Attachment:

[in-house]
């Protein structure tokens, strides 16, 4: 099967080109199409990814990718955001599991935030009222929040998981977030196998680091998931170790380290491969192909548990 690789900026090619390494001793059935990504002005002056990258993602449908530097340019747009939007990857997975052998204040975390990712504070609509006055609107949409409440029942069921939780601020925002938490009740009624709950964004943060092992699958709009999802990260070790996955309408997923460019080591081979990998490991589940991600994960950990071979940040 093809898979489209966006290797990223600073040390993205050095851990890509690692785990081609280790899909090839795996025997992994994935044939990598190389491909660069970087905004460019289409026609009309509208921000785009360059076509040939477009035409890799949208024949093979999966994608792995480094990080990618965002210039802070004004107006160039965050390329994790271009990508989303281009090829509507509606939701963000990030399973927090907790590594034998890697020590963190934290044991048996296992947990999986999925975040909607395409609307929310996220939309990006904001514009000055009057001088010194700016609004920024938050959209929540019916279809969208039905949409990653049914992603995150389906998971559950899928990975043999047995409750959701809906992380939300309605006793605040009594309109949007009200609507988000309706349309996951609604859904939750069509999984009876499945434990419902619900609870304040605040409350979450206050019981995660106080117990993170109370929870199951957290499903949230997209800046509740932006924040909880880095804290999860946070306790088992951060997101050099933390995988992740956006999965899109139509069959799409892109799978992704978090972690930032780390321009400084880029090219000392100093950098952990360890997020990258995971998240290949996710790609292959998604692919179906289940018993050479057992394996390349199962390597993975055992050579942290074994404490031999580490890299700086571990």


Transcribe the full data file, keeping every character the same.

[in-house]
């Protein structure tokens, strides 16, 4: 099967080109199409990814990718955001599991935030009222929040998981977030196998680091998931170790380290491969192909548990 690789900026090619390494001793059935990504002005002056990258993602449908530097340019747009939007990857997975052998204040975390990712504070609509006055609107949409409440029942069921939780601020925002938490009740009624709950964004943060092992699958709009999802990260070790996955309408997923460019080591081979990998490991589940991600994960950990071979940040 093809898979489209966006290797990223600073040390993205050095851990890509690692785990081609280790899909090839795996025997992994994935044939990598190389491909660069970087905004460019289409026609009309509208921000785009360059076509040939477009035409890799949208024949093979999966994608792995480094990080990618965002210039802070004004107006160039965050390329994790271009990508989303281009090829509507509606939701963000990030399973927090907790590594034998890697020590963190934290044991048996296992947990999986999925975040909607395409609307929310996220939309990006904001514009000055009057001088010194700016609004920024938050959209929540019916279809969208039905949409990653049914992603995150389906998971559950899928990975043999047995409750959701809906992380939300309605006793605040009594309109949007009200609507988000309706349309996951609604859904939750069509999984009876499945434990419902619900609870304040605040409350979450206050019981995660106080117990993170109370929870199951957290499903949230997209800046509740932006924040909880880095804290999860946070306790088992951060997101050099933390995988992740956006999965899109139509069959799409892109799978992704978090972690930032780390321009400084880029090219000392100093950098952990360890997020990258995971998240290949996710790609292959998604692919179906289940018993050479057992394996390349199962390597993975055992050579942290074994404490031999580490890299700086571990």